As yet another management crisis spreads within Oslo-based Telenor, several of its top officials had to put on brave faces during this weekend’s Nobel Peace Prize festivities. They were among invited guests, but remained caught in conflict themselves as a new board meeting loomed on Monday.
Norwegian media was full of the conflict now raging between the leader of Telenor’s board, Gunn Wærsted, and Telenor’s chief executive officer, Sigve Brekke. It in turn has evolved into a conflict between Wærsted and other board members who don’t share her view that Brekke should resign in the wake of “irregularities” uncovered at Telenor’s Asian operations, which Brekke headed before being named as the company’s new CEO last year.
“It’s always unfortunate when there’s a commotion around a company in the media,” Wærsted told newspaper Dagens Næringsliv (DN), which first broke the news about the differences and subsequent power struggle between the leader of Telenor’s board and its CEO last week. Neither she nor Brekke nor anyone else at Telenor would comment publicly on the substance of the conflict, but Wærsted did confirm to DN that “we will most certainly discuss the media situation” at the board meeting on Monday. “That would be natural.”
Newspaper Aftenposten, meanwhile, reported on Saturday that the “irregularities” occurred at Telenor’s operations in Thailand and Bangladesh while Brekke was still in charge of Asian operations. The nature of them was unclear and Wærsted initially backed Brekke’s role, but Telenor did feel compelled to disclose last spring that problems had occurred at its Dtac subsidiary in Thailand.
As the trouble in Thailand emerged, Telenor’s Grameenphone subsidiary in Bangladesh was also dealing with problems of its own. Aftenposten noted that a new Norwegian executive, Petter-Børre Furberg, took over at Grameenphone in October after its former boss, Rajeev Sethi, “disappeared” out of Telenor. The circumstances of Sethi’s departure were unclear and Furberg is now functioning as an acting CEO of Grameenphone in Bangladesh until a permanent replacement for Sethi is found. In a short press release issued 11 days before Furberg assumed his post on November 1, Telenor merely wrote that Furberg would “replace Rajeev Sethi who will pursue new opportunities.”
All this allegedly took place as part of a “clean-up” in both Bangladesh and Thailand, while Telenor also faces serious losses in India. Aftenposten reported that it had been told Wærsted believed the responsibility for the trouble that’s emerged since last spring rested with Brekke, and that firing local bosses was insufficient. That’s why she allegedly told Brekke that she thought he should resign.
He didn’t want to resign, so Wærsted then reportedly took the matter to the board. That set off another “process,” that tied Brekke to “possible irregularities” and Wærsted was given a mandate to have another “conversation” with Brekke, according to Aftenposten. He continued to refuse to resign voluntarily and the board then called in external legal help to determine the seriousness of Brekke’s ties to the irregularities. The legal probe cleared Brekke, reported Aftenposten: The board concluded he couldn’t be blamed for the trouble, and a majority on the board determined that Brekke could continue as Telenor’s CEO.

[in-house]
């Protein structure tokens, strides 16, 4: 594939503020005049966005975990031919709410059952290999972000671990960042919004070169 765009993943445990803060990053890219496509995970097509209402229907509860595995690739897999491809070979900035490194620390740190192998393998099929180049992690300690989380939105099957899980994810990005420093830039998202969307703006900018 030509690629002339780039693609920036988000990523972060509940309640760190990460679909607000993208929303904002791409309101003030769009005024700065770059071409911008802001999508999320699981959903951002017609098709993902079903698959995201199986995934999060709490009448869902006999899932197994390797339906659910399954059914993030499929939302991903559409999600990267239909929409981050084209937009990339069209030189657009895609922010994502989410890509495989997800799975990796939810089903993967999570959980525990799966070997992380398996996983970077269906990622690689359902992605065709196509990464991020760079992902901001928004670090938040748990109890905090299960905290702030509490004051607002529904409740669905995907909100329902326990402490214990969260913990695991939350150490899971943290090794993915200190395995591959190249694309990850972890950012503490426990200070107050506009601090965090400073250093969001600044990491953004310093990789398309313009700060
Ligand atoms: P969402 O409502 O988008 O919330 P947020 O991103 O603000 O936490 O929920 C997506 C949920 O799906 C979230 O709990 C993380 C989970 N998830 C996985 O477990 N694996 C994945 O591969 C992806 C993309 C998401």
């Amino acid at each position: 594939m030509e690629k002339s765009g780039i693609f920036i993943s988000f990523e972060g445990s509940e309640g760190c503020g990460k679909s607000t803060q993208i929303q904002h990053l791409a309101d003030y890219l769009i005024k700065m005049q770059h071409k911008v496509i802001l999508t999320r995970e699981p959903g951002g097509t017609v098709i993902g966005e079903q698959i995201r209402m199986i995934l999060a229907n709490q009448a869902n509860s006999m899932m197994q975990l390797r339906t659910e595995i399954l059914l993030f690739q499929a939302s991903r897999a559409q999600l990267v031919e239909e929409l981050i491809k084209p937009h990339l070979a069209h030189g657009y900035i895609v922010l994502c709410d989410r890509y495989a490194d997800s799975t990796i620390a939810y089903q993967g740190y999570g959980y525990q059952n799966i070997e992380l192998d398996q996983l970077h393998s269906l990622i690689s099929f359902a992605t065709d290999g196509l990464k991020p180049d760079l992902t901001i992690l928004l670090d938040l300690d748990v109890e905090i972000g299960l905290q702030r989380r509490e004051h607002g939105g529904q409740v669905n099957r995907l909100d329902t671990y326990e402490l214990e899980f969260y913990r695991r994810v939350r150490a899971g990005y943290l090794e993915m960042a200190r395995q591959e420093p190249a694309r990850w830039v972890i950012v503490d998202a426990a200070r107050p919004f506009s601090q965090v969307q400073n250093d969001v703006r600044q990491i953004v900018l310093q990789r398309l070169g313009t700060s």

That put Wærsted in a difficult spot and left her at odds with the board she leads. She has refused to comment or elaborate on the matter, but Aftenposten reported that she still felt issues from Brekke’s tenure as Asia chief were serious enough to warrant his departure.
DN reported over the weekend, meanwhile, that Wærsted also has been criticized for meddling in operational activity at Telenor and that her “detail managing” has frustrated Telenor’s administration. Others defend Wærsted, who was appointed by Trade Minister Monica Mæland to lead Telenor out of a rash of other trouble at the company after its former chairman was fired at the climax of a corruption scandal. They think it’s natural for Wærsted, who came from the banking industry, to delve into Telenor’s operations as she gets acquainted with the company.
Mæland’s office expressed support for both Wærsted and Telenor’s board just before the weekend, apparently leaving them to iron out their differences. “The minister for business and trade has confidence in the sitting board and its leader,” wrote the ministry’s communications department late Friday.
For more on the power struggle at Telenor, click here.
Telenor evolved from Norway’s old state-run telephone utility and the state still owns 54 percent of Telenor’s shares. Other shareholders don’t seem to share the state’s confidence.
“We think it’s serious when internal documents are leaked to the media, and that there’s a major discussion going on around the board and company management in the media,” Lars Erik Moen, a senior portfolio manager and analyst for Danske Capital Norge, told DN on Saturday. He and other uneasy investors were calling on Telenor’s own corporate assembly, which monitors the company’s adminstration and nominates board members, to step in.
Håvard Gulbrandsen, managing director of KLP Kapitalforvaltning, said the information coming out about the company was “unfortunate” for Telenor, which hasn’t reported anything itself. As of Sunday night, Telenor’s own corporate website only featured a press release about its Global Impact Report, ignoring its management crisis entirely.